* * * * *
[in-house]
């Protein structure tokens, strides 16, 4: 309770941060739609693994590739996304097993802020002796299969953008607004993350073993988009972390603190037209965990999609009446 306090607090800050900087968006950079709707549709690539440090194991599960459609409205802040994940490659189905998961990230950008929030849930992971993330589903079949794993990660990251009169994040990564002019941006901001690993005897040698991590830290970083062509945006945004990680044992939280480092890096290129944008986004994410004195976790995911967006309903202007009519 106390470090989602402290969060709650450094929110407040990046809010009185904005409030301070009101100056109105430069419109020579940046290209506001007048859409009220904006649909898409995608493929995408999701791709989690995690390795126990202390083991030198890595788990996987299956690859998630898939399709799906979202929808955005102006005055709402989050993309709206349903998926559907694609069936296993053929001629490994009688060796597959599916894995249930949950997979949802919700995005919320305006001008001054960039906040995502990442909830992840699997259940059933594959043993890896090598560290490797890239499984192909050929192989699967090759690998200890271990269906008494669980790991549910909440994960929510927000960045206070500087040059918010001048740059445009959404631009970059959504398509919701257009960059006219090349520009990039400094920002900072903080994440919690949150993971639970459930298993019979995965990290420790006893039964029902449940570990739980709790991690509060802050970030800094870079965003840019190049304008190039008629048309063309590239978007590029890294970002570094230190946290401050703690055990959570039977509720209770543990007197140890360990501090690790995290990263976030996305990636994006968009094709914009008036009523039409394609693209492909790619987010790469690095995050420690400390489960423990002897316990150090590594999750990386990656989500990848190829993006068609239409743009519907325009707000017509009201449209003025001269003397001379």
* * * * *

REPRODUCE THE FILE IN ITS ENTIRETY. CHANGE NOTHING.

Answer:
[in-house]
């Protein structure tokens, strides 16, 4: 309770941060739609693994590739996304097993802020002796299969953008607004993350073993988009972390603190037209965990999609009446 306090607090800050900087968006950079709707549709690539440090194991599960459609409205802040994940490659189905998961990230950008929030849930992971993330589903079949794993990660990251009169994040990564002019941006901001690993005897040698991590830290970083062509945006945004990680044992939280480092890096290129944008986004994410004195976790995911967006309903202007009519 106390470090989602402290969060709650450094929110407040990046809010009185904005409030301070009101100056109105430069419109020579940046290209506001007048859409009220904006649909898409995608493929995408999701791709989690995690390795126990202390083991030198890595788990996987299956690859998630898939399709799906979202929808955005102006005055709402989050993309709206349903998926559907694609069936296993053929001629490994009688060796597959599916894995249930949950997979949802919700995005919320305006001008001054960039906040995502990442909830992840699997259940059933594959043993890896090598560290490797890239499984192909050929192989699967090759690998200890271990269906008494669980790991549910909440994960929510927000960045206070500087040059918010001048740059445009959404631009970059959504398509919701257009960059006219090349520009990039400094920002900072903080994440919690949150993971639970459930298993019979995965990290420790006893039964029902449940570990739980709790991690509060802050970030800094870079965003840019190049304008190039008629048309063309590239978007590029890294970002570094230190946290401050703690055990959570039977509720209770543990007197140890360990501090690790995290990263976030996305990636994006968009094709914009008036009523039409394609693209492909790619987010790469690095995050420690400390489960423990002897316990150090590594999750990386990656989500990848190829993006068609239409743009519907325009707000017509009201449209003025001269003397001379």